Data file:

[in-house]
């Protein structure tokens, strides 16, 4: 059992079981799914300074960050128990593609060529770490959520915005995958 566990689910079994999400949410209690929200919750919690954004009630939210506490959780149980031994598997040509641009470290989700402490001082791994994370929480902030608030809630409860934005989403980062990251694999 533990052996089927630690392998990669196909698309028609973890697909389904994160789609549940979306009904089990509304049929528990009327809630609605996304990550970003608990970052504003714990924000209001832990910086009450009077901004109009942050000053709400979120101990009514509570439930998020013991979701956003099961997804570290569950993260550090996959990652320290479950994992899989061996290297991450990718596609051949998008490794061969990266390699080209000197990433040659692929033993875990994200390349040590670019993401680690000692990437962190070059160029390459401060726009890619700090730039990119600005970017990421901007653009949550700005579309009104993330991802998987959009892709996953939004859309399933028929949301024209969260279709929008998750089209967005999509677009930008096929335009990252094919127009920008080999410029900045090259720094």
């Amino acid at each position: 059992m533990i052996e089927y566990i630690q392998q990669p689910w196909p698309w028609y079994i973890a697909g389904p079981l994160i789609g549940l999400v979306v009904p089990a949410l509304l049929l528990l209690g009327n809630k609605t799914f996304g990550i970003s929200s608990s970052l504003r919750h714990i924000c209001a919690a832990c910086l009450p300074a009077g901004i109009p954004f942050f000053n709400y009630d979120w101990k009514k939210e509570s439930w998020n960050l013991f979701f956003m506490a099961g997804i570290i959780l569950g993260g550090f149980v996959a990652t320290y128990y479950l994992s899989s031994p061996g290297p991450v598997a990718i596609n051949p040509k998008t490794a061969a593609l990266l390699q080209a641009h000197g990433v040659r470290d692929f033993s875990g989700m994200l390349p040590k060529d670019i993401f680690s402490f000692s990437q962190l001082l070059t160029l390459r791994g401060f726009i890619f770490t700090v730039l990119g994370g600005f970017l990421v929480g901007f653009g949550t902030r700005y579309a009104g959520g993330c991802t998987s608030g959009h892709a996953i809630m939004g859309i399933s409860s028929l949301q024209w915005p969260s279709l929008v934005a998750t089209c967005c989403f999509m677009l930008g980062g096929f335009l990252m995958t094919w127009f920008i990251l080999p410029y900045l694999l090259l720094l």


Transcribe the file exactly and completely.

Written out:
[in-house]
């Protein structure tokens, strides 16, 4: 059992079981799914300074960050128990593609060529770490959520915005995958 566990689910079994999400949410209690929200919750919690954004009630939210506490959780149980031994598997040509641009470290989700402490001082791994994370929480902030608030809630409860934005989403980062990251694999 533990052996089927630690392998990669196909698309028609973890697909389904994160789609549940979306009904089990509304049929528990009327809630609605996304990550970003608990970052504003714990924000209001832990910086009450009077901004109009942050000053709400979120101990009514509570439930998020013991979701956003099961997804570290569950993260550090996959990652320290479950994992899989061996290297991450990718596609051949998008490794061969990266390699080209000197990433040659692929033993875990994200390349040590670019993401680690000692990437962190070059160029390459401060726009890619700090730039990119600005970017990421901007653009949550700005579309009104993330991802998987959009892709996953939004859309399933028929949301024209969260279709929008998750089209967005999509677009930008096929335009990252094919127009920008080999410029900045090259720094």
């Amino acid at each position: 059992m533990i052996e089927y566990i630690q392998q990669p689910w196909p698309w028609y079994i973890a697909g389904p079981l994160i789609g549940l999400v979306v009904p089990a949410l509304l049929l528990l209690g009327n809630k609605t799914f996304g990550i970003s929200s608990s970052l504003r919750h714990i924000c209001a919690a832990c910086l009450p300074a009077g901004i109009p954004f942050f000053n709400y009630d979120w101990k009514k939210e509570s439930w998020n960050l013991f979701f956003m506490a099961g997804i570290i959780l569950g993260g550090f149980v996959a990652t320290y128990y479950l994992s899989s031994p061996g290297p991450v598997a990718i596609n051949p040509k998008t490794a061969a593609l990266l390699q080209a641009h000197g990433v040659r470290d692929f033993s875990g989700m994200l390349p040590k060529d670019i993401f680690s402490f000692s990437q962190l001082l070059t160029l390459r791994g401060f726009i890619f770490t700090v730039l990119g994370g600005f970017l990421v929480g901007f653009g949550t902030r700005y579309a009104g959520g993330c991802t998987s608030g959009h892709a996953i809630m939004g859309i399933s409860s028929l949301q024209w915005p969260s279709l929008v934005a998750t089209c967005c989403f999509m677009l930008g980062g096929f335009l990252m995958t094919w127009f920008i990251l080999p410029y900045l694999l090259l720094l």